Friday, January 26, 2007

Cuban salsa star defects to U.S.

Cuban salsa star defects to U.S.
Friday, January 26, 2007; 3:57 PM

HAVANA (Reuters) - Issac Delgado, one of Cuba's most popular salsa
bandleaders, has defected to the United States to pursue an
international career, a former associate said on Friday.

Delgado, 44, is the biggest name in Cuban music to leave the
communist-run island nation in years. His 1999 recording of salsa queen
Celia Cruz's song "La Vida es un Carnaval" was a major hit in Cuba.

The singer moved with his family to Tampa, Florida, late last year, his
former representative in Havana, Raul Escalona, said. His 11-member
band, Issac Delgado y su Orquesta, which stayed in Cuba, has changed its
name and has a new singer, Escalona said.

The son of a tailor and a dancer, Delgado started out in the band of
Latin jazz piano virtuoso Gonzalo Rubalcaba in 1980. He has frequently
toured outside Cuba with his own group since 1991 and is popular in Mexico.

In 1995 he performed at New York's Madison Square Garden with Cruz.

Delgado was one of the few musicians living in Cuba who managed to cross
political barriers and perform in Miami, where the exile community has
long blacklisted artists who had not defected from Cuba under President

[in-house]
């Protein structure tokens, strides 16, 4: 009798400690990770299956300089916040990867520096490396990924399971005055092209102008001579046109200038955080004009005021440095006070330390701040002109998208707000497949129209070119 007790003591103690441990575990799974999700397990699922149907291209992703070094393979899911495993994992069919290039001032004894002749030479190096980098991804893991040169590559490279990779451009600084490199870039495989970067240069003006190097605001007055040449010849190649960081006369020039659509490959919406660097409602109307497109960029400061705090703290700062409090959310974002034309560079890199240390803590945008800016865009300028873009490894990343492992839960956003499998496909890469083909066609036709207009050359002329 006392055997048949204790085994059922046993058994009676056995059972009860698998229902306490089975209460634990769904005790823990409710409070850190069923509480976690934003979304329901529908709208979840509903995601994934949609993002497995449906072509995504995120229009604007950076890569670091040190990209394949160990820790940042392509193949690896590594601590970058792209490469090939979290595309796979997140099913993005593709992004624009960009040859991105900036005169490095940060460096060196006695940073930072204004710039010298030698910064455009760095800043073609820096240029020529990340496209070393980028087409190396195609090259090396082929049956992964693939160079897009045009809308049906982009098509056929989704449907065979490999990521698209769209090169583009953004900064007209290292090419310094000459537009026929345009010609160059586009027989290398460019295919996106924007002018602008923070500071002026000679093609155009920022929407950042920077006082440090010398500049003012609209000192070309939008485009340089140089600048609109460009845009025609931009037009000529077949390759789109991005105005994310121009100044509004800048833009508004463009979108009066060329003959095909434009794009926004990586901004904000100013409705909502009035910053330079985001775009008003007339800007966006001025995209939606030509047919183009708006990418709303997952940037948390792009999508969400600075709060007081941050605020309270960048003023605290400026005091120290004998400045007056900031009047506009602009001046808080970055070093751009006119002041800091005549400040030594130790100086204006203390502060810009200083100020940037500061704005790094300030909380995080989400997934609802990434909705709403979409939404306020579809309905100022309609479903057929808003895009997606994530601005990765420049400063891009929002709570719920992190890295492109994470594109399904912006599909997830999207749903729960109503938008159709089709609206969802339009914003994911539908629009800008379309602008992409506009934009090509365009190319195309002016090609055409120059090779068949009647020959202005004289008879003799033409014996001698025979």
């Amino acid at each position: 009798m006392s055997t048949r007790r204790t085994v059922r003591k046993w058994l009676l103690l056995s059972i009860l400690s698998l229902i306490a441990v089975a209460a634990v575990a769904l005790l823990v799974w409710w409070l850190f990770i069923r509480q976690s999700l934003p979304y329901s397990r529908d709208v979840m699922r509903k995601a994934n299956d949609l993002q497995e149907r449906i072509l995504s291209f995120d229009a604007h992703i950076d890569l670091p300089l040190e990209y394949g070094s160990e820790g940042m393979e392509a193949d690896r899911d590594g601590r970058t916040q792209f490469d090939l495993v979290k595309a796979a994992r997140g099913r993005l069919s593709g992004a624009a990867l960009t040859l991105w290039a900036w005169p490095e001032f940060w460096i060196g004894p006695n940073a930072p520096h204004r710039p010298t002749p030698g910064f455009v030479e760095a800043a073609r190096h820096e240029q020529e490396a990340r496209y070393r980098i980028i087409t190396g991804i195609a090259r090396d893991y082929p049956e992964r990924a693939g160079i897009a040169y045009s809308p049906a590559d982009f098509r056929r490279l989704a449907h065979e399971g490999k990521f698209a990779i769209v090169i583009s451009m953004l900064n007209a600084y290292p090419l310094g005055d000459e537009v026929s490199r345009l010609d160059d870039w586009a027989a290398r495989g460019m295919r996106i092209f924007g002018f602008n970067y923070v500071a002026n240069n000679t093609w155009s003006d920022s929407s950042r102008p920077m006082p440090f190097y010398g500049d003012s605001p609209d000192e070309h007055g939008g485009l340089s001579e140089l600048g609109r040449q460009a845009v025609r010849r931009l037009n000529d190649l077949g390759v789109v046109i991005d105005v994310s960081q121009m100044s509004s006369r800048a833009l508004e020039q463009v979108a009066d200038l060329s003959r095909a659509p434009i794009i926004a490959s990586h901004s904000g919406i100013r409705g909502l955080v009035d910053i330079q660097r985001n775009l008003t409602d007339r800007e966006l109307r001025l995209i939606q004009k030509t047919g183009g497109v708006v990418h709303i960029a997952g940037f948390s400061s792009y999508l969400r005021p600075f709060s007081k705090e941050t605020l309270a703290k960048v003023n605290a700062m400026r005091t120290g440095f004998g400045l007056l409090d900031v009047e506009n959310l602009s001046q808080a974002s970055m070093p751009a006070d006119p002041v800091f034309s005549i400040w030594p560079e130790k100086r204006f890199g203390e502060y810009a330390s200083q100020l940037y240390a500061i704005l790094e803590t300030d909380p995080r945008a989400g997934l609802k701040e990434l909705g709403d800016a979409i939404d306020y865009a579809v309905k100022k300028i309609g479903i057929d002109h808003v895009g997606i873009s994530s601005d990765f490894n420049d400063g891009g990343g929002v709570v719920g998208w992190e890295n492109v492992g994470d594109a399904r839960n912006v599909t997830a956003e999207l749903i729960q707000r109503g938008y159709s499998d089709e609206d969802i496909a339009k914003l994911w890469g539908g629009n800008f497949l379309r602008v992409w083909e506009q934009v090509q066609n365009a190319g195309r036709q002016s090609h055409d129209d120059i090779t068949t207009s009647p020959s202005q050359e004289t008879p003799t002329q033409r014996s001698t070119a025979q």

Fidel Castro's government.

In Cuba, Delgado lived comfortably in the leafy Miramar residential
district and drove a Mercedes-Benz, a rare privilege for Cubans,
neighbors said.

His father-in-law, Miguel Valdes, a former coach of Cuba's national
baseball team, has lived in Tampa since defecting to the United States
with White Sox pitcher Jose Contreras in 2002.

Delgado is the most prominent musician to defect since salsa singer
Manolin, "The Doctor of Salsa," left in 2001.

Other high-profile departures include saxophone player Paquito D'Rivera
and trumpeter Arturo Sandoval of the Latin jazz group Irakere, who
defected in 1981 and 1990, respectively.

Cuba has long suffered a flight of talented artists and top athletes
seeking fame and fortune in the United States, Havana's ideological foe
since Castro's 1959 revolution.

Baseball players of the caliber of Contreras have landed
multimillion-dollar contracts on arrival in the United States. In
December, three Cuban boxers, all Olympic champions, defected during
training in Venezuela.


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